Falls a risk after stroke survivors leave hospital
During the 6-month period following a stroke, falls are common and often result in injury requiring medical treatment, according to surveys of more than 1000 stroke survivors in New Zealand.
Once stroke patients leave the hospital, their risk of falling is double that of people who haven’t had a stroke, Dr. Ngaire Kerse of the University of Auckland told Reuters Health.
“Fall prevention should be part of stroke rehabilitation,” she stressed.
Kerse’s team interviewed 1104 stroke survivors, average age 71 years. According to their report in the American Heart Association’s journal Stroke, 407 patients (37 percent) reported having a fall in the 6 months since their stroke. Most falls occurred at home and indoors.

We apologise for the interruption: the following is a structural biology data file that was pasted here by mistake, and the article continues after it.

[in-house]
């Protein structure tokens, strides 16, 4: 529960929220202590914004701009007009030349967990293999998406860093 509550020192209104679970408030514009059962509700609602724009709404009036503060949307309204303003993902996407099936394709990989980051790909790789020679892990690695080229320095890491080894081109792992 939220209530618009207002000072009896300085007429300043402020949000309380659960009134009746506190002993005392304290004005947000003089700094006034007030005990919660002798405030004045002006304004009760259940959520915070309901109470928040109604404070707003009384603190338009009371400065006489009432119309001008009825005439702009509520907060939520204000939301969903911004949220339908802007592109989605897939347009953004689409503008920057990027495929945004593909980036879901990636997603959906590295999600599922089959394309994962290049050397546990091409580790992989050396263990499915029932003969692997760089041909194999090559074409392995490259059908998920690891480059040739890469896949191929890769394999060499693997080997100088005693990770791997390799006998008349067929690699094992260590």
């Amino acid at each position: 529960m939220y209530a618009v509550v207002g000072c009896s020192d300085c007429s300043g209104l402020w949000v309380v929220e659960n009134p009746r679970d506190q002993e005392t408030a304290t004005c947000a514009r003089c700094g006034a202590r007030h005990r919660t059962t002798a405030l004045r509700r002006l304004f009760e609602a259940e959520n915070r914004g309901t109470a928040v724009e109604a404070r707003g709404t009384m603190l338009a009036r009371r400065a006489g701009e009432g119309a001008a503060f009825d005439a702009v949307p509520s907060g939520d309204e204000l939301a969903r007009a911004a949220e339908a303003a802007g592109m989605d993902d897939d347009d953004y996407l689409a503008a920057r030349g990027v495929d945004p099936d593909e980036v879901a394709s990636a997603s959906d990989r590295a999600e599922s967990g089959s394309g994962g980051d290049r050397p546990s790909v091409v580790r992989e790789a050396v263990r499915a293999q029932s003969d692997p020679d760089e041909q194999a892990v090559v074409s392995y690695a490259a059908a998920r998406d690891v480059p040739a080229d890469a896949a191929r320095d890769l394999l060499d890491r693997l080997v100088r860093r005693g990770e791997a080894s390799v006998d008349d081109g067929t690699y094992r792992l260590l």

Among those who had fallen, more than one-third suffered an injury that required medical treatment, and 8 percent sustained a fracture.
“Our findings highlight the need for fall prevention interventions,” Kerse continued. “For all older people, proven strategies involve mobility retraining (already a part of stroke rehab) and occupational therapy assessment and modification of hazard risk at home,” such as ensuring appropriate lighting, removal of obstacles and installation of transfer rails.
Still, little is known regarding strategies that would be most beneficial to stroke patients. To bridge that gap, Kerse and her associates are planning a fall-prevention trial for stroke survivors living in the community.
SOURCE: Stroke, June 2008.
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